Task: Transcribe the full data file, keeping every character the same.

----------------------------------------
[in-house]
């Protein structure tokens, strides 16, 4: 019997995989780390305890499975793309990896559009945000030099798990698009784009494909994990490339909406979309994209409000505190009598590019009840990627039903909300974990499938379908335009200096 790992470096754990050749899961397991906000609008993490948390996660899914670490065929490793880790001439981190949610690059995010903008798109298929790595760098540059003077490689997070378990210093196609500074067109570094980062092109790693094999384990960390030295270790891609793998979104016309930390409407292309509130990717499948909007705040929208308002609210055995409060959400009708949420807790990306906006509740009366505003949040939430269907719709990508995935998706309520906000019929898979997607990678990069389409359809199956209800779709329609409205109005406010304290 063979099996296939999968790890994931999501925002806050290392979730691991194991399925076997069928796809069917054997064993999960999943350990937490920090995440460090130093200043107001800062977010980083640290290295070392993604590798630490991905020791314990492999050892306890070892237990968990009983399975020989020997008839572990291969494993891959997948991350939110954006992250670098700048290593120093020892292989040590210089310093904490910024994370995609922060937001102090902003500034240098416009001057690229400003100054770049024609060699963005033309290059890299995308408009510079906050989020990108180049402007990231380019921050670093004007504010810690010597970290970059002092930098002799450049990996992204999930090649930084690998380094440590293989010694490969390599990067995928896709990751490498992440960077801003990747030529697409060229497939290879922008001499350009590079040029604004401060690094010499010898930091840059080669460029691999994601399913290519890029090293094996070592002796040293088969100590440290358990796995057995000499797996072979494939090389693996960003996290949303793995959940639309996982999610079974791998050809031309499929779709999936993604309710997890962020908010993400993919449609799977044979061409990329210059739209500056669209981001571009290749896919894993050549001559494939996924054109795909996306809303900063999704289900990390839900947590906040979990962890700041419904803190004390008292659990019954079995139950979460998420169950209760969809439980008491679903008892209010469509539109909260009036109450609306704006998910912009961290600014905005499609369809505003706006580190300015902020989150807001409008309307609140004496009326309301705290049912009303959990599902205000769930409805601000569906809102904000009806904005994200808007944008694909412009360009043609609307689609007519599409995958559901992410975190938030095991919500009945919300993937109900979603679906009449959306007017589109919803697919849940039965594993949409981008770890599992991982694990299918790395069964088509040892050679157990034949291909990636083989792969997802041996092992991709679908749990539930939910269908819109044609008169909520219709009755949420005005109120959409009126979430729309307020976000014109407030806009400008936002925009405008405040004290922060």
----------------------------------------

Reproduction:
[in-house]
């Protein structure tokens, strides 16, 4: 019997995989780390305890499975793309990896559009945000030099798990698009784009494909994990490339909406979309994209409000505190009598590019009840990627039903909300974990499938379908335009200096 790992470096754990050749899961397991906000609008993490948390996660899914670490065929490793880790001439981190949610690059995010903008798109298929790595760098540059003077490689997070378990210093196609500074067109570094980062092109790693094999384990960390030295270790891609793998979104016309930390409407292309509130990717499948909007705040929208308002609210055995409060959400009708949420807790990306906006509740009366505003949040939430269907719709990508995935998706309520906000019929898979997607990678990069389409359809199956209800779709329609409205109005406010304290 063979099996296939999968790890994931999501925002806050290392979730691991194991399925076997069928796809069917054997064993999960999943350990937490920090995440460090130093200043107001800062977010980083640290290295070392993604590798630490991905020791314990492999050892306890070892237990968990009983399975020989020997008839572990291969494993891959997948991350939110954006992250670098700048290593120093020892292989040590210089310093904490910024994370995609922060937001102090902003500034240098416009001057690229400003100054770049024609060699963005033309290059890299995308408009510079906050989020990108180049402007990231380019921050670093004007504010810690010597970290970059002092930098002799450049990996992204999930090649930084690998380094440590293989010694490969390599990067995928896709990751490498992440960077801003990747030529697409060229497939290879922008001499350009590079040029604004401060690094010499010898930091840059080669460029691999994601399913290519890029090293094996070592002796040293088969100590440290358990796995057995000499797996072979494939090389693996960003996290949303793995959940639309996982999610079974791998050809031309499929779709999936993604309710997890962020908010993400993919449609799977044979061409990329210059739209500056669209981001571009290749896919894993050549001559494939996924054109795909996306809303900063999704289900990390839900947590906040979990962890700041419904803190004390008292659990019954079995139950979460998420169950209760969809439980008491679903008892209010469509539109909260009036109450609306704006998910912009961290600014905005499609369809505003706006580190300015902020989150807001409008309307609140004496009326309301705290049912009303959990599902205000769930409805601000569906809102904000009806904005994200808007944008694909412009360009043609609307689609007519599409995958559901992410975190938030095991919500009945919300993937109900979603679906009449959306007017589109919803697919849940039965594993949409981008770890599992991982694990299918790395069964088509040892050679157990034949291909990636083989792969997802041996092992991709679908749990539930939910269908819109044609008169909520219709009755949420005005109120959409009126979430729309307020976000014109407030806009400008936002925009405008405040004290922060």